“Iron Bison” performs locally in build-up to debut album

Not many can say their music is outdated by the conception of their band by five years, but if your hobbies include creating the fictitious, “most brutal sludge band in the world,” you might be the creator of the “beer-fueled, basement punk metal” band, Iron Bison. Native to Cleveland, the “real” band was formed in November 2015 by guitarist and vocalist Josh Richey and drummer Paco Manzuk in the name of making a ruckus.

True to the insestual nature of the Cleveland music scene, the two met through a friend of a friend (of a friend), and already having gone through the trouble of creating fake band drama and making up merch stickers for a nonexistent band, they decided to turn the joke band into a reality.

Transitioning from basement recordings, Iron Bison is currently acting as guinea pigs for their recording studio, Signal Flow Studios, as they are the first full ensemble the label has taken on to record an album. Their last single was released in January 2018, and they are putting out a new album no later than May of 2018. The release will be preceded by their first tour of the midwest loop beginning in April. Kicking off with a show at the Plymouth House, they are hitting Detroit, Pittsburgh and Columbus with a few other stops in the works. The tour serves as promotion for the anticipated album.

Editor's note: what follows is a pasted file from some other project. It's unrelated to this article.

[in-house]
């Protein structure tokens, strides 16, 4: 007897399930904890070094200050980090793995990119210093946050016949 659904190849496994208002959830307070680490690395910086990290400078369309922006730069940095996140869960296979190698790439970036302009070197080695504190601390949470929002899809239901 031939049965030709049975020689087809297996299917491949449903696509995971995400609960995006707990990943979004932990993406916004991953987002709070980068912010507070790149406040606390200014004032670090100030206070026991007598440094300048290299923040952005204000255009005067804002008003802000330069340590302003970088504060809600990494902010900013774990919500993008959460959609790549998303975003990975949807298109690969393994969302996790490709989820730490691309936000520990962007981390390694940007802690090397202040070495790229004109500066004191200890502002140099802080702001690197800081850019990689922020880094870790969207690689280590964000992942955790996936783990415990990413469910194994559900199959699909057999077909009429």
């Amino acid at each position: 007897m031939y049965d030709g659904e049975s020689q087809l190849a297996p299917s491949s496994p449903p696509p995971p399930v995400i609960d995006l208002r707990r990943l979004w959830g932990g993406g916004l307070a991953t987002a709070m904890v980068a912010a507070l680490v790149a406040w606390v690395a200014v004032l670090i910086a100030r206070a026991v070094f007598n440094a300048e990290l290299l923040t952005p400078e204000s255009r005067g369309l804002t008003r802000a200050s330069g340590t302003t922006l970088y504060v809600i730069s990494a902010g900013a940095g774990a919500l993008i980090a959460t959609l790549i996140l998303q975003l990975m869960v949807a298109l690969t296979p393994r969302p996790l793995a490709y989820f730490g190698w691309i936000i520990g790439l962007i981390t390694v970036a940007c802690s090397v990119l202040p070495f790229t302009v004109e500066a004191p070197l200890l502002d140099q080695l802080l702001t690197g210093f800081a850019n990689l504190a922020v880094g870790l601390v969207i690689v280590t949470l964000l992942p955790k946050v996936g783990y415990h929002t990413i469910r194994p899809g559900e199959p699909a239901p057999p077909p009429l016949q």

“Some of the newer stuff gets a little more complex,” said frontman Josh Richey. “The older stuff is a little more straightforward. We’ve been working on making it more interesting and a little heavier. And the album is going to be full with bass and everything. It sounds more mature and better produced.”

A shift in their sound from “loud and pissed off with a lot of feedback and a little groove” to a development of meticulous attention to detail can be expected. Most of their pizzazz, though, comes from their live performances where nothing if not craziness ensues. The band played the leading role of headliner for the first time at Mahall’s on March 16, opened for by a band they’ve broken bread with time and again as they came up together, Two Hands.

“We try to do at least one show a month because we don’t want to spread ourselves too thin,” Richey said. “We’ll do a Cleveland show every couple months, a big one, depending on what we get offered. And we try to go to Kent or Akron when we can. The band had a show last Wednesday, March 22 at It’s a Kling Thing! House, their first run in Akron, Ohio in nearly a year.

Richey continued, “As far as we can take it, that’s what we want to do. We’re seeing where this album might take us. It’s just fun to be able to do this at all. It’s something neither of us really thought we’d actually be able to do to this extent. So I guess the goal is to keep it going and hopefully get more and more traction.”